as for the claim that it attempts to maintain a constant power band, this is all fine and dandy if it were true, as noticed it gets stuck in the high rpm position alot even when coming to a complete stop and then starting again, flooring the pedal from a low speed in 2nd gear and listening to the full rpm range. Sometimes the vacuum will be pulling the acis throttles when the motor starts, looking in the engine bay, turn off the motor and turn it on again and it will be back in the low rpm position... these characteristics are surely not as intended, possibly due to having a different air filter setup, either way I'd say 4000 makes a better point to engage the short path.

the 2nd big power surge is still equally noticed as before at around 80kph in 2nd gear whether the short path is forced or not.


--------------------
Mike W
1996 Toyota Celica ST205 GT-FOUR
GT2860RS turbine, TiAL mvr44, JE 86.5φ piston, Clutchmasters FX400, APEX P-FC
269awhp / 273ft-lbs
post Sep 14, 2008 - 9:08 AM
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presure2



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IMO the best way to find the "switching" point would be much like the 3sgte guys do the tvis opening thing.

back to back dyno runs, one with it open, one with it closed.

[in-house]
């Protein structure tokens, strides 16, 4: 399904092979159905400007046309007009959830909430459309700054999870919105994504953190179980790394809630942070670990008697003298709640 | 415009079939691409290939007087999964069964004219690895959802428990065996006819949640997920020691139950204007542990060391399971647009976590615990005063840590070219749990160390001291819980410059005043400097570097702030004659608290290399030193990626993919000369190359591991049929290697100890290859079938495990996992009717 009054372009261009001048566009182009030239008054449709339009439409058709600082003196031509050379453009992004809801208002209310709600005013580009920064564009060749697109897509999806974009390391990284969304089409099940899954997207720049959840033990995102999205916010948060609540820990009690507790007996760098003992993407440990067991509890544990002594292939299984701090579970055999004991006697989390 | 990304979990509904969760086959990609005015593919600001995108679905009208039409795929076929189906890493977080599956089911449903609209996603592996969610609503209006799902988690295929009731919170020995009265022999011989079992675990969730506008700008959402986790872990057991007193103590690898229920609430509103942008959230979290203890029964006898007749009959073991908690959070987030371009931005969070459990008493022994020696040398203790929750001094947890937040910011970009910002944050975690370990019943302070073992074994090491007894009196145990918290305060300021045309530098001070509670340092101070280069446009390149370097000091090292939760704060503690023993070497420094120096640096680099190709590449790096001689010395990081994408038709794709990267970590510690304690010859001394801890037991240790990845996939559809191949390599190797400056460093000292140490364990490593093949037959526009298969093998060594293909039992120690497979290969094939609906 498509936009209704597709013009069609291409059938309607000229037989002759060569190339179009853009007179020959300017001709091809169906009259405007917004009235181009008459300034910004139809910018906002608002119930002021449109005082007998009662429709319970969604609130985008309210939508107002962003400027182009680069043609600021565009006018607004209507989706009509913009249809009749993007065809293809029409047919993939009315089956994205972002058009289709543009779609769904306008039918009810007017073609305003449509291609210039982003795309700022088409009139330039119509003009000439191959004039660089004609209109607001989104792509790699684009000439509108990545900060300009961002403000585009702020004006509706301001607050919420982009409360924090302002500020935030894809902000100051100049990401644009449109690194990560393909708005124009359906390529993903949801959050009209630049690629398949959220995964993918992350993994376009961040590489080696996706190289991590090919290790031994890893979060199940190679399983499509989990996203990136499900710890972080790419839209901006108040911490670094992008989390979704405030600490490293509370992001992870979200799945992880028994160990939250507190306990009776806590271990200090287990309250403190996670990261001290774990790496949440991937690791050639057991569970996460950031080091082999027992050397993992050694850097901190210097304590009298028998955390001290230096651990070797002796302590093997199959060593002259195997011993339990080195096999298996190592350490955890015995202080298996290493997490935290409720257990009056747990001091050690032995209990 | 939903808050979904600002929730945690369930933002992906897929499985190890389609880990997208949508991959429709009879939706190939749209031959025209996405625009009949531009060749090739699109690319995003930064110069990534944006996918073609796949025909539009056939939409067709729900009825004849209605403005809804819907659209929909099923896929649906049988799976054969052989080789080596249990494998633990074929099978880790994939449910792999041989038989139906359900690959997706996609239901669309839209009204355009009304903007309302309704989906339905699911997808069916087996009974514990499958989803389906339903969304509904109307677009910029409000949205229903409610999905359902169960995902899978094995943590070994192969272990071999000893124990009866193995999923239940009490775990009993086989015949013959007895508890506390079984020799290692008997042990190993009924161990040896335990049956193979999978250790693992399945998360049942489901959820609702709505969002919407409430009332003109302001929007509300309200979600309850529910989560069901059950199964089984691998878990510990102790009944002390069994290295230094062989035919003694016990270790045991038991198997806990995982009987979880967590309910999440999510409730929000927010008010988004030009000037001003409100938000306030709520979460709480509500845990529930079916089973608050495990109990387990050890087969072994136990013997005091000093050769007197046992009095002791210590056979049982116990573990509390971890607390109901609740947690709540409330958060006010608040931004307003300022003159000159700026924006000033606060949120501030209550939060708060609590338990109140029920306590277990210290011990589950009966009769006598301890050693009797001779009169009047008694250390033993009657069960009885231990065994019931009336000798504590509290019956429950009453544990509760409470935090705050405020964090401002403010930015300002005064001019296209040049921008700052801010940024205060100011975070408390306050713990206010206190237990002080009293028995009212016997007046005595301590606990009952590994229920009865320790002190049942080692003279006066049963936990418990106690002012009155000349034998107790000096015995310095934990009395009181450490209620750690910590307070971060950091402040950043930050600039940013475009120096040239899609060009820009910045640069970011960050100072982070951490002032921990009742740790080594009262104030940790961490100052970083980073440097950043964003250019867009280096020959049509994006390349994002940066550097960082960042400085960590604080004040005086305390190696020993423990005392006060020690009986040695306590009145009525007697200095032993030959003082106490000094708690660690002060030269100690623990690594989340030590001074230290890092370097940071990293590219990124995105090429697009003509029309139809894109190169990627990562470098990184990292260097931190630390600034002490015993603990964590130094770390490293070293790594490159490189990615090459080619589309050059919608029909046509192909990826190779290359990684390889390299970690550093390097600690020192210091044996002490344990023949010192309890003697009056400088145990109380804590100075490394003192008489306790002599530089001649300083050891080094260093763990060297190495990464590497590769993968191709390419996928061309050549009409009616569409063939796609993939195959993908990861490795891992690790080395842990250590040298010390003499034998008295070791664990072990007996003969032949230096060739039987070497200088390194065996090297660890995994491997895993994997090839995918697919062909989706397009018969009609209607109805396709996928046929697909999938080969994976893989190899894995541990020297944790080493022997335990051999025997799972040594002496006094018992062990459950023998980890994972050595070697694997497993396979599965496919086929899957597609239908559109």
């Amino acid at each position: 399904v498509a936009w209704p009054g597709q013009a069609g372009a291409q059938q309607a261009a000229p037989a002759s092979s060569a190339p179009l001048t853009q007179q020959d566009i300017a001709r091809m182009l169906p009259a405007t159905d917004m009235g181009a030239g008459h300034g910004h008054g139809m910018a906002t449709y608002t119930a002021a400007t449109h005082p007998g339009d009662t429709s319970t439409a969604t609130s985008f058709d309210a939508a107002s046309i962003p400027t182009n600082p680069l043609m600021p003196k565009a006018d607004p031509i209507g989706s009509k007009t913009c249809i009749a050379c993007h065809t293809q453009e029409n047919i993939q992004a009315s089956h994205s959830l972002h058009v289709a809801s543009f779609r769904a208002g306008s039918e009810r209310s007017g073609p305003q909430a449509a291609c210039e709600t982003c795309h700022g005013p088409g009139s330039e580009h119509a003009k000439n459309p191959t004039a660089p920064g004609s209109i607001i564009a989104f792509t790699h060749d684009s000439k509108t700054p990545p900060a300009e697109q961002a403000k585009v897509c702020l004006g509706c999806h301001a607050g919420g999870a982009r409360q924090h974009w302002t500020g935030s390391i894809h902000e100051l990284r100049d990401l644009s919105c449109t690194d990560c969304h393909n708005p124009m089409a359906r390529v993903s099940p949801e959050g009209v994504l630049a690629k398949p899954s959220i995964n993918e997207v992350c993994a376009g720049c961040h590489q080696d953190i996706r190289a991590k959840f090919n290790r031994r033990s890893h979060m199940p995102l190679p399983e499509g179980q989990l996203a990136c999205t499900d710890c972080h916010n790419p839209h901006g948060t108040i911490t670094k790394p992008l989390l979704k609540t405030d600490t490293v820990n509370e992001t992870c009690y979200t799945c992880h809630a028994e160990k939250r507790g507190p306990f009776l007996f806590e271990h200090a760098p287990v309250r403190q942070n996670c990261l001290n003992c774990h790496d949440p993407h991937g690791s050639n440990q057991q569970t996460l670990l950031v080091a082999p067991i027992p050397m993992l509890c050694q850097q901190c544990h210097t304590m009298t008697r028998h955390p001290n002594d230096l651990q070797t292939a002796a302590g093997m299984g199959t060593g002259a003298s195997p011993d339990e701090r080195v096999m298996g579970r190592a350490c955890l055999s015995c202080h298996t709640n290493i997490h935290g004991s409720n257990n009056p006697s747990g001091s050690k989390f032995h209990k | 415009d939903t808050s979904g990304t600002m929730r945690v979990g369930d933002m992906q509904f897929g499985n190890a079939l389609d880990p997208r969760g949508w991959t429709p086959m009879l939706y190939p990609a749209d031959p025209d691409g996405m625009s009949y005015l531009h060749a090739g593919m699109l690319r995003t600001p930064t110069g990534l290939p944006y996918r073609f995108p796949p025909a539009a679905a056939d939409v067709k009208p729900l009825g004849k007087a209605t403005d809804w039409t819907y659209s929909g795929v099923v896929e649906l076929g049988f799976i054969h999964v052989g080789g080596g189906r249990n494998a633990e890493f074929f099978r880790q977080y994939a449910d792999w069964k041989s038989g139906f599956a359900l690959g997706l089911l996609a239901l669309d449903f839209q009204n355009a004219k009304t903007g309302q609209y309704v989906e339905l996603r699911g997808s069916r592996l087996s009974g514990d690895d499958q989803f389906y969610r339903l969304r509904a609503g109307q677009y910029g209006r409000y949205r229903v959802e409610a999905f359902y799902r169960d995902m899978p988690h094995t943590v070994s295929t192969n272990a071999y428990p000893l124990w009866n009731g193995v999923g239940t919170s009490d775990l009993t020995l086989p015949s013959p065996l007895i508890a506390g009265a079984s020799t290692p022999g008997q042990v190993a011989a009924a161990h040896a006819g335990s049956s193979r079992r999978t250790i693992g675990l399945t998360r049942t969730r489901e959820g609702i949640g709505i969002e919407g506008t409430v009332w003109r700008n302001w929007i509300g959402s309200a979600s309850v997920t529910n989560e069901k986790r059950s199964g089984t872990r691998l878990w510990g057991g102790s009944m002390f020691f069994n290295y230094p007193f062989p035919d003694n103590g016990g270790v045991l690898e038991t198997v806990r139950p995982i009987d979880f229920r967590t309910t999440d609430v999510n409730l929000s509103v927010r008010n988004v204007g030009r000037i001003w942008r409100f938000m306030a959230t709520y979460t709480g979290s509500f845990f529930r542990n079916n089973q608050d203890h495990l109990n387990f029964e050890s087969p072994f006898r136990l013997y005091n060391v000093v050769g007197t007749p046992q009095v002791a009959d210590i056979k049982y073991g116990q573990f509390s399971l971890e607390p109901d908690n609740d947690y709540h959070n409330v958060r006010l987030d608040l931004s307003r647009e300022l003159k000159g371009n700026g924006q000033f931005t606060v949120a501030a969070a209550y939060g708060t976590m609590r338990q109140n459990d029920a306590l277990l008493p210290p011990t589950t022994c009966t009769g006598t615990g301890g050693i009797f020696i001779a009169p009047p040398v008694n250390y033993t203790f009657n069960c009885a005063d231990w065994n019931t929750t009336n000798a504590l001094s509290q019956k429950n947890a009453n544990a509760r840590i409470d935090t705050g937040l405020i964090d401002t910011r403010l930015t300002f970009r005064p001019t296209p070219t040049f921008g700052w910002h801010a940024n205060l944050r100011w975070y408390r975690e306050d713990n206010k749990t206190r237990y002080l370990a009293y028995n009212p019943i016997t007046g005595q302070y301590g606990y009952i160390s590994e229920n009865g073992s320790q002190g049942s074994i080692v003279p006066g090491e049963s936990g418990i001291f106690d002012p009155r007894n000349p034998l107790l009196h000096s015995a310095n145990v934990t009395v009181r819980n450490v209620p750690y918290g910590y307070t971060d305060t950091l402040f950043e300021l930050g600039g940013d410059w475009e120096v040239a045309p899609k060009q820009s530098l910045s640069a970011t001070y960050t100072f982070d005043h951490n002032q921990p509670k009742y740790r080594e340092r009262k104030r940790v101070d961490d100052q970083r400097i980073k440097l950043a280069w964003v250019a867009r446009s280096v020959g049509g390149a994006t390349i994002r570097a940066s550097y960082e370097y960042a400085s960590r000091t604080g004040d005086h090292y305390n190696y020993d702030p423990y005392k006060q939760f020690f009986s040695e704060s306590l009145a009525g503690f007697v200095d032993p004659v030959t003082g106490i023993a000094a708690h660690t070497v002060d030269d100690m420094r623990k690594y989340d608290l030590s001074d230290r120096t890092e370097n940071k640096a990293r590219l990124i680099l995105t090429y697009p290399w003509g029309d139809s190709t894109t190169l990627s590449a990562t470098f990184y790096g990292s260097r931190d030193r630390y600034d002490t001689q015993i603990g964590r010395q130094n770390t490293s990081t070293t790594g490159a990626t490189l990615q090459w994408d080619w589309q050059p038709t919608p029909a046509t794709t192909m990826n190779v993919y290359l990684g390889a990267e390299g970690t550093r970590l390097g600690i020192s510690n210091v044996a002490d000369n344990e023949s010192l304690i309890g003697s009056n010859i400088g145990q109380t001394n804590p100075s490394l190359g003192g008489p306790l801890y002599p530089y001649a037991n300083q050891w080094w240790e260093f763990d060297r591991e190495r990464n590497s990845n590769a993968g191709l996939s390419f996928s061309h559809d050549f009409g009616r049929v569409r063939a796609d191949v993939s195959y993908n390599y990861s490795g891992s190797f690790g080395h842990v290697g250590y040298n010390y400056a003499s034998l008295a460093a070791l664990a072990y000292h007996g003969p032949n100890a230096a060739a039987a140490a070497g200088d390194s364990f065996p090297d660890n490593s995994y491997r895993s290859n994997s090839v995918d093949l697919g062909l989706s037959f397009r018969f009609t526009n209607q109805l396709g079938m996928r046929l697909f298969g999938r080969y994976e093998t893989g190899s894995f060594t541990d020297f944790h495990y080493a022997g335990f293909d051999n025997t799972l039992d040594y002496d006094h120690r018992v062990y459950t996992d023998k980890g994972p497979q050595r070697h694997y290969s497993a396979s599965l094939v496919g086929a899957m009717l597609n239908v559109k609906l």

the point where the 2 runs overlap is the ideal switching point.

thread moved.


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post Sep 19, 2008 - 1:28 AM
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Rusty



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ah here's the information I was thinking of previously: http://www.turbomr2.com/MR2/Reference/TVIS/TVIS.htm


191.23 Nm / 4800 rpm (almost 100Nm a litre) & the switch over is 5100rpm or 5200rpm, also I'm not 100% sure about this but during the switch over it advances timing, by a ECM (electric control module) or ECU?, I like your idea about taking 2 dyno runs (open and closed)

and finally (thanks to the guys from CelicaTech) The Ultimate 3S-GE Tuning Guide biggrin.gif biggrin.gif

This post has been edited by Rusty: Jun 24, 2009 - 12:52 AM


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post Sep 29, 2008 - 6:39 AM
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delusionz



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ACIS Modification project
-------------------------------

Parts required:

A spare vacuum solenoid valve, some length of automotive wire, and this Jaycar kit (Frequency Relay Switch) ---



Soooooo.... The standard engage point for ACIS is roughly 4800 RPM, the point where it goes niiiiiiiiiiiiiiiiiiiiiiiiiBWARRRRRRRRRRRRRRRRRRRR, in 2nd gear and the tachometer lunges past the 5k mark (65kph) and the car gains speed as though the pedal wasnt floored before but now it is....

Now that my custom ACIS RPM-adjustable controller project is complete, I set out to test it out at a tiny bit over 4k... And the results are amazing.... the same speed jump at the 5k mark is observed at the 4k mark (52kph)..........

I've recorded a video which I think demonstrates this (not dyno proof, but judge for yourself)...